JOHN Houston wishes he had the magic ingredients for success.
But the seven-time Warrnambool and District Cricket Association premiership coach believes he’s just been lucky.
The current-day Woodford mentor returned to his old stomping ground Dennington on Saturday night and was named coach of the Dogs’ best team of the past 80 years.
Houston led Dennington to four flags in the early-to-mid 2000s before joining Woodford and guiding it to the past three premierships.
“If I could work it out, I’d bottle it and sell it,” he said of the recipe for success.
“I think it’s just about the way you can gel a team, you have to get on a roll and work together and try and make it fun and exciting. But you have to work hard as well – there are no shortcuts to success.”
Houston took the Dogs to the pinnacle in 2000-01, 2001-02, 2004-05 and 2005-06.
“We had a similar make up of players for years to be able to do that and had a few new faces to reinvigorate the group,” Houston said.
“You’ve got to get them to believe in themselves and actually do it, to want to be in that big moment and grab that big moment with both hands."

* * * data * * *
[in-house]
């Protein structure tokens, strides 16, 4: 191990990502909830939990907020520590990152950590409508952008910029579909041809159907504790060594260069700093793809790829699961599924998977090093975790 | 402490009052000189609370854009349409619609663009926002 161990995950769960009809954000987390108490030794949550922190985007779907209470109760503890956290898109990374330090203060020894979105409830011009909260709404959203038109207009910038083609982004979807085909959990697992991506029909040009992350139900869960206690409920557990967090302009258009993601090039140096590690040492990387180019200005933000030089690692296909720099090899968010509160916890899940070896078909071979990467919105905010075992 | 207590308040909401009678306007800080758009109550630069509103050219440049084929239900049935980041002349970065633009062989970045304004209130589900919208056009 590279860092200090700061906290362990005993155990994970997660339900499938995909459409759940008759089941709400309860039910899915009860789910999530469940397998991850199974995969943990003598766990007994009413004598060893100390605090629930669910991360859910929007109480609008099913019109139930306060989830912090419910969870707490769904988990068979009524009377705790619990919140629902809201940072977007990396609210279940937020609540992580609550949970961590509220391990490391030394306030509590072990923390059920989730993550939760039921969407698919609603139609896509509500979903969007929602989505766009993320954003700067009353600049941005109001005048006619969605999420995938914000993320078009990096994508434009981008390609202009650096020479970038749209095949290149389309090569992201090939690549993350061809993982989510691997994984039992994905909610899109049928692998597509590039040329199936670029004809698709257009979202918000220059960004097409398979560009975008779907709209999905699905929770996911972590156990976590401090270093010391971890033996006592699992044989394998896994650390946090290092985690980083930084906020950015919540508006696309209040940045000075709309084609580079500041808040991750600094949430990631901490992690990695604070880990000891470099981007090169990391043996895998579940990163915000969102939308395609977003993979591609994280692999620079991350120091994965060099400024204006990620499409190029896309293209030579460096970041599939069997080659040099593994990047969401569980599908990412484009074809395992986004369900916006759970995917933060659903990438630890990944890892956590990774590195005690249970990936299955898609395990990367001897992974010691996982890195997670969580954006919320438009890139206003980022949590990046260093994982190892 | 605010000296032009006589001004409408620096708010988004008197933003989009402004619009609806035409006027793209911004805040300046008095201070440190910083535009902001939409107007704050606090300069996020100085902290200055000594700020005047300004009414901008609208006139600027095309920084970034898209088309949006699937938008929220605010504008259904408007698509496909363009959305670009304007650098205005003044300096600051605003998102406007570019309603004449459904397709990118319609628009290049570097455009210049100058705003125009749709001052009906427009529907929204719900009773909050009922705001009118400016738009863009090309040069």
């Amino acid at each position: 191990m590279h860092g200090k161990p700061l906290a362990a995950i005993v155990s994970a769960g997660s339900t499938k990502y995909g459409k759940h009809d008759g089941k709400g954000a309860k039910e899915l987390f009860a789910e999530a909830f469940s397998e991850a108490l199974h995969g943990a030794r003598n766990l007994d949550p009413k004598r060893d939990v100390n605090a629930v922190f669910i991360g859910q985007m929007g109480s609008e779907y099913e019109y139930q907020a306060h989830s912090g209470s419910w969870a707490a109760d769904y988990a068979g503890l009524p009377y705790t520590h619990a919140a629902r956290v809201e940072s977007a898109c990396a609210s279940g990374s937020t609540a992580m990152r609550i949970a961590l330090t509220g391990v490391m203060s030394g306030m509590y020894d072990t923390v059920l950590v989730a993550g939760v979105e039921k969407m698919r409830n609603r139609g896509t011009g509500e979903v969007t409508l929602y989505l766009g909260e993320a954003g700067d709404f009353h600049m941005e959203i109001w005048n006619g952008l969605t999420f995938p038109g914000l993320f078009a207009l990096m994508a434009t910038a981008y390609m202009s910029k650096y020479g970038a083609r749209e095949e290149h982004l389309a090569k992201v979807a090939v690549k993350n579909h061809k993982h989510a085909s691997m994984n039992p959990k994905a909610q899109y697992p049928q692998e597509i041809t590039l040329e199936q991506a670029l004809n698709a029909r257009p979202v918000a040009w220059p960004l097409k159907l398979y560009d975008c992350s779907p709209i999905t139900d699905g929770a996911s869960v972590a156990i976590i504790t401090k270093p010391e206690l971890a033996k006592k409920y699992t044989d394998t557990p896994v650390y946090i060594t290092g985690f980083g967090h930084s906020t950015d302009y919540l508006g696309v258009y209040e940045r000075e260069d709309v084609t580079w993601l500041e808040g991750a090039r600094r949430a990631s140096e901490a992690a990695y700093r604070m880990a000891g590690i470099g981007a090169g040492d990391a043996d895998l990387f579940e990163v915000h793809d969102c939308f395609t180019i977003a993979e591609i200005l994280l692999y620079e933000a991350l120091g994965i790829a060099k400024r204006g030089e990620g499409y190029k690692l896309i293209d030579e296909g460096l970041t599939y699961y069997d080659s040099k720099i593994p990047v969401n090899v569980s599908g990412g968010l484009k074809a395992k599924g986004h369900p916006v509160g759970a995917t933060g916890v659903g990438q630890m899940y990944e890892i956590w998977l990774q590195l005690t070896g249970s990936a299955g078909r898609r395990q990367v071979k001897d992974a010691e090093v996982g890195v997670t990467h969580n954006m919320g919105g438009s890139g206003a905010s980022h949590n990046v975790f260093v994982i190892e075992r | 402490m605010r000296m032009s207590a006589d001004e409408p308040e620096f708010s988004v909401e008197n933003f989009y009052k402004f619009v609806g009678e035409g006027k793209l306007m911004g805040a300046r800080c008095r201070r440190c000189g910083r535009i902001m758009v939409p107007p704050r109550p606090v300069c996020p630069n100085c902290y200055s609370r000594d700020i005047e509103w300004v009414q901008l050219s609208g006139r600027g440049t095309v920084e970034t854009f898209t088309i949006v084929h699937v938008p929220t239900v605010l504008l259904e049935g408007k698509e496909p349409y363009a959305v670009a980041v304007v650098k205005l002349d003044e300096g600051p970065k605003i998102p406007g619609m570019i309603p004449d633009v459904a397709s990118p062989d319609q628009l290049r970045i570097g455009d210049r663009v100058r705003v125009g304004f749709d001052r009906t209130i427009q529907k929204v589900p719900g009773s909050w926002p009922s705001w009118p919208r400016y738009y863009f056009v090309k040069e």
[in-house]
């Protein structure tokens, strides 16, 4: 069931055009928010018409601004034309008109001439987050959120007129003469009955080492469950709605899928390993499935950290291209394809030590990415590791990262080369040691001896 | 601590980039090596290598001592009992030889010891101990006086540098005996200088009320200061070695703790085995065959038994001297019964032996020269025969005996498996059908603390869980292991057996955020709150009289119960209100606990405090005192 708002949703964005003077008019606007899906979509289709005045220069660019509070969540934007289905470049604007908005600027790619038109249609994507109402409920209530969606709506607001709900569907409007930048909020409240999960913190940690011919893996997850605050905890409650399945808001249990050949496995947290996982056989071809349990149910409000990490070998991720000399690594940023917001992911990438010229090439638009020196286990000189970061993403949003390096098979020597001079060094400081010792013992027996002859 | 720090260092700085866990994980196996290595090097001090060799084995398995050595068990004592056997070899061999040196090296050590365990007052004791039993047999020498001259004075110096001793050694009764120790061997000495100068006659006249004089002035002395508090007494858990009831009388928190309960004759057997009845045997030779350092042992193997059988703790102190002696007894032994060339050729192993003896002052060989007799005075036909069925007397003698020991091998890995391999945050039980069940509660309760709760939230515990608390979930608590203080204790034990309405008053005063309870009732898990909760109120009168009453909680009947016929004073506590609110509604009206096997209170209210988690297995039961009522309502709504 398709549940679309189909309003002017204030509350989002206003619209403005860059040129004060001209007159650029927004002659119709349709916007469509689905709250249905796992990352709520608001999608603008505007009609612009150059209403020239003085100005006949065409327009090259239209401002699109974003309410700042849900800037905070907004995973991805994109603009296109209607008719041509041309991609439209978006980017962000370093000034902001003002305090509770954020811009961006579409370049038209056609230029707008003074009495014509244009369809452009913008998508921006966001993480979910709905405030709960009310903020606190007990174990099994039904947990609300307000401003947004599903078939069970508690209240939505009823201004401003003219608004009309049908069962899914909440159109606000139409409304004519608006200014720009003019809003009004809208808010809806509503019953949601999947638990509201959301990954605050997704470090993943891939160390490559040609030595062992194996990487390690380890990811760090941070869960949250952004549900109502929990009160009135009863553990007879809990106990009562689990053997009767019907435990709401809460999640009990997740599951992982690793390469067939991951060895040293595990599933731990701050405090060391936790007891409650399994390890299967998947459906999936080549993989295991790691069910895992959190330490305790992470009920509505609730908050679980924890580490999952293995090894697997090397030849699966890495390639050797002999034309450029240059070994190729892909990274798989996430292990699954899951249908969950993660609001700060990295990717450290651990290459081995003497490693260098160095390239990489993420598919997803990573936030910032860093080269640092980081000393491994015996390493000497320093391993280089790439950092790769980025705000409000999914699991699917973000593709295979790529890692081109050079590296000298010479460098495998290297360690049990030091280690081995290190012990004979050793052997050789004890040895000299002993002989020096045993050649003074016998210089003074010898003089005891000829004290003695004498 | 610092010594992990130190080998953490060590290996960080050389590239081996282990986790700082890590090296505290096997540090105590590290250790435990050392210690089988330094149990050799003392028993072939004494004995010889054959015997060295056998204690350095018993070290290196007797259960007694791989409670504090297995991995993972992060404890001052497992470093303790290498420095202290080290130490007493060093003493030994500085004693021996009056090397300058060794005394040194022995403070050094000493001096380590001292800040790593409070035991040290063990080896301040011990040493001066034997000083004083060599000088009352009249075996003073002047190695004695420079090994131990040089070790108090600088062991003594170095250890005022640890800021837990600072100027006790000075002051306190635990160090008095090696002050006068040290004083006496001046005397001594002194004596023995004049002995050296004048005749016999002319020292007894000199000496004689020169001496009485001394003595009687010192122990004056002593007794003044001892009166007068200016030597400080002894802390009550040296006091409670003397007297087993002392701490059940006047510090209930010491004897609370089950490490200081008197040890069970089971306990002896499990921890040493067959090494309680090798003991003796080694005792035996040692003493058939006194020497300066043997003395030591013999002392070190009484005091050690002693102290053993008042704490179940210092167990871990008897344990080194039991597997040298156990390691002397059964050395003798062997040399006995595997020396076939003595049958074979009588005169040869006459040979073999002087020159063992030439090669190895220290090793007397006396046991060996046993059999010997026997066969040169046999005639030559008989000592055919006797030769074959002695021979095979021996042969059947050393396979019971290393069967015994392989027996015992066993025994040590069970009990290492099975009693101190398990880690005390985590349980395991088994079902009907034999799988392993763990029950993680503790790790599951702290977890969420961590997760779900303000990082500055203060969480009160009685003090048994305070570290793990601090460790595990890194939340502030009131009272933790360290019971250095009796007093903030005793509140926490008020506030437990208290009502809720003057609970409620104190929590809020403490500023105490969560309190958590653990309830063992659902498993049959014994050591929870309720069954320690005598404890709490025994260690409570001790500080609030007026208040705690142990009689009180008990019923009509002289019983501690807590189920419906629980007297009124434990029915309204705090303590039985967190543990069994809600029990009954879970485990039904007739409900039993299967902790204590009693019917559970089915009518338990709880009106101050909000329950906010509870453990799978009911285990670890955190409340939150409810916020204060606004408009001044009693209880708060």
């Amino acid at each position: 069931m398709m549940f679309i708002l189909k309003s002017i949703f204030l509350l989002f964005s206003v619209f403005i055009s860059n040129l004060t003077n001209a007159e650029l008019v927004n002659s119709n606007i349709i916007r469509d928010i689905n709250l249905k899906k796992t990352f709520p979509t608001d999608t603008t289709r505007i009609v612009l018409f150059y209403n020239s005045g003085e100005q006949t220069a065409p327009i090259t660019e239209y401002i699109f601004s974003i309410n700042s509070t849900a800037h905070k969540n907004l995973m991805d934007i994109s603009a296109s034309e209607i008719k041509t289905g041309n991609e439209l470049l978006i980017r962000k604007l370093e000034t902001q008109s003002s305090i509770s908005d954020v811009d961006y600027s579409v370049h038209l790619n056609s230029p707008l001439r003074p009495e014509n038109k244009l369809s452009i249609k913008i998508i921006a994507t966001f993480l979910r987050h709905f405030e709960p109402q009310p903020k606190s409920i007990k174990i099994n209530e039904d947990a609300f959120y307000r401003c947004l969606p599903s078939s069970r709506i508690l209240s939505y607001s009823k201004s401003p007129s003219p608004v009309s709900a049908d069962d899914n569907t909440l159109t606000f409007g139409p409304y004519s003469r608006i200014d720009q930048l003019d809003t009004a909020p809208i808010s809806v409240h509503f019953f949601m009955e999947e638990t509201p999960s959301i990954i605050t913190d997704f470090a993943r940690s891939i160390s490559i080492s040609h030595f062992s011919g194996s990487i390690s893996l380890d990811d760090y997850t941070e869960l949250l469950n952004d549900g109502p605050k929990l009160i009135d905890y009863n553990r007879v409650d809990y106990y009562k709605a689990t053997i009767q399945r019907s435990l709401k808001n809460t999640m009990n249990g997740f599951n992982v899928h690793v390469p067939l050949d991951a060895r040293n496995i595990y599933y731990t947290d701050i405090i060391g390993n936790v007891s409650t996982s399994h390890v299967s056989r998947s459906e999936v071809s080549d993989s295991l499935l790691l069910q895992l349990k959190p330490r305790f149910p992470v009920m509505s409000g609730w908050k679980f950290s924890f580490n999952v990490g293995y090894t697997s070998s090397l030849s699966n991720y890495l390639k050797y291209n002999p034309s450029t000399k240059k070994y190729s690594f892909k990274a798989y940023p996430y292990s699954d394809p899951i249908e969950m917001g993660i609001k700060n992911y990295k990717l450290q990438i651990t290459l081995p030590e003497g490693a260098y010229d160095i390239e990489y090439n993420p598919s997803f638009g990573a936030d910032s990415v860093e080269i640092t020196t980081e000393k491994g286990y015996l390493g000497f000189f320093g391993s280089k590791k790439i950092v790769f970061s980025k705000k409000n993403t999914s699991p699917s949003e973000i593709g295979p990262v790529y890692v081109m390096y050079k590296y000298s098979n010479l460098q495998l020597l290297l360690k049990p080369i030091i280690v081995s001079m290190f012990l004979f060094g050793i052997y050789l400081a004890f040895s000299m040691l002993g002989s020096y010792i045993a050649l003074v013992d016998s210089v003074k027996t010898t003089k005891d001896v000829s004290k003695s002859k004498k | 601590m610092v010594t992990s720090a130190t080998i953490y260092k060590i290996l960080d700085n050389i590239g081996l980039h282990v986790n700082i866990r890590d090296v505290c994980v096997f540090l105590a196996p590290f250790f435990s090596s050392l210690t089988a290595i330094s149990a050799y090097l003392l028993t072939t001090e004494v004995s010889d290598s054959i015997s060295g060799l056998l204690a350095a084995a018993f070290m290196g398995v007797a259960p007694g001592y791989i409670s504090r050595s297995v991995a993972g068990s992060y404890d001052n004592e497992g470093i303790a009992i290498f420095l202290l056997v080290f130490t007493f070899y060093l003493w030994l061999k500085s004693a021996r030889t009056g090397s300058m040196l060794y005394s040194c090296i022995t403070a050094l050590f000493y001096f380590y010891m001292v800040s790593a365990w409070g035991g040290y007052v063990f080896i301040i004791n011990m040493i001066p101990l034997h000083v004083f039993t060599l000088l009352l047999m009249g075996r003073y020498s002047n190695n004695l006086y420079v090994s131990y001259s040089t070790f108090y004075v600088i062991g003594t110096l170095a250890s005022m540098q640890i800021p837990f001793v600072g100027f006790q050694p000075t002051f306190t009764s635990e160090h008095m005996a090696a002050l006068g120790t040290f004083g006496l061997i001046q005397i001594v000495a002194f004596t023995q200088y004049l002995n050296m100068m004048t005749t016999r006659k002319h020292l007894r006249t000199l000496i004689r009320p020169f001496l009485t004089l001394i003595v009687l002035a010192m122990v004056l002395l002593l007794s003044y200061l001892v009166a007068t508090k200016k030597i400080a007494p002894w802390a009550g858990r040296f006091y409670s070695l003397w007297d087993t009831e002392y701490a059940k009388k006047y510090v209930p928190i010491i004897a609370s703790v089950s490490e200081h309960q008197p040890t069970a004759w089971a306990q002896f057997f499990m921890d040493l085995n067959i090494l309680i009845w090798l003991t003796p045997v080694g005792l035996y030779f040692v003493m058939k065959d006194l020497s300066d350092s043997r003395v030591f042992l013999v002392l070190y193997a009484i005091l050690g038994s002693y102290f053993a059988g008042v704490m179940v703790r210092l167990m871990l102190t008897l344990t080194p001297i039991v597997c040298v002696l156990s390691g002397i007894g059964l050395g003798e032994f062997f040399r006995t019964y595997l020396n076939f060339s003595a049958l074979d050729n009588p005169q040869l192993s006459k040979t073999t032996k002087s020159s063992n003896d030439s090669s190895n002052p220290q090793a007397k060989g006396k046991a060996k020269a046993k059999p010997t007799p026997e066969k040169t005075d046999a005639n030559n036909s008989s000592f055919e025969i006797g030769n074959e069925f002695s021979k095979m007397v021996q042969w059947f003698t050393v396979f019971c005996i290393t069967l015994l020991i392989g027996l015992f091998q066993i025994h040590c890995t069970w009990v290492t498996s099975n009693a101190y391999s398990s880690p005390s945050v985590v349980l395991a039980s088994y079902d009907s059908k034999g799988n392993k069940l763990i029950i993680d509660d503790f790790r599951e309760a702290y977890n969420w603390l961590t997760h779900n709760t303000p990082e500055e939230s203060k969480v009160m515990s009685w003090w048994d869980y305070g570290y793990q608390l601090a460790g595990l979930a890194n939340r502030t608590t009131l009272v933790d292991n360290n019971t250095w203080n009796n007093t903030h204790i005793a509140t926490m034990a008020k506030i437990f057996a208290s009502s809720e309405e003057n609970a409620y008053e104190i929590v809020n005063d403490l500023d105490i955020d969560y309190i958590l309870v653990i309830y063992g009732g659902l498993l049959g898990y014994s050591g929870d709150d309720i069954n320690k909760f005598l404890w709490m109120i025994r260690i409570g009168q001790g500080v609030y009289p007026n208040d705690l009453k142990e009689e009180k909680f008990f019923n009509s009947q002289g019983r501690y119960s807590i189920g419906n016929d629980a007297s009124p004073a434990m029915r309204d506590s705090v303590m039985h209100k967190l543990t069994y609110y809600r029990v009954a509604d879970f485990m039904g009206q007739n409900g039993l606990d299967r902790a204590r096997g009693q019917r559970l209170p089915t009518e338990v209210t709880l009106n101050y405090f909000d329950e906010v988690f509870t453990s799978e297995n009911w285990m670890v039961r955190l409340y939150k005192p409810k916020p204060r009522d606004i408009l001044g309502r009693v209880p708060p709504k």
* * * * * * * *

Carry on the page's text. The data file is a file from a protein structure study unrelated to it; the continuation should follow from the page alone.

Houston said he was honoured to be picked as coach of the star-studded 12-player outfit.
“Leo Howard was a really good coach – I might have been a bit lucky,” he said.
Dennington announced its team of the past 80 years as part of its anniversary celebrations.
Menacing fast bowler Stan Wilson – considered one of the competition’s finest players – was picked for his 1950’s performances.
Wilson took 816 wickets, including 82 five-wicket hauls, across his 188-game Dennington career.
Games record-holder and six-time club champion Terry Beks, who has notched 368 games, was selected as was teenage prodigy-turned-Footscary champion Michael O’Keefe (59 matches).
Five-time club champion Dustin Drew was recognised for his all-round efforts, which include 4350 runs and 297 wickets. His father Ray, who took 403 wickets in 167 games, joined his son in the team.
Three-time association cricketer of the year David Hunt, former captain Carl Lang, three-time premiership batsman Neil Ramsay and all-rounders David Herbert, Bill Slessar and Michael Rantall were also honoured, as was fast bowler Ron Reed who went onto carve a successful journalism career in Melbourne after starting at The Standard.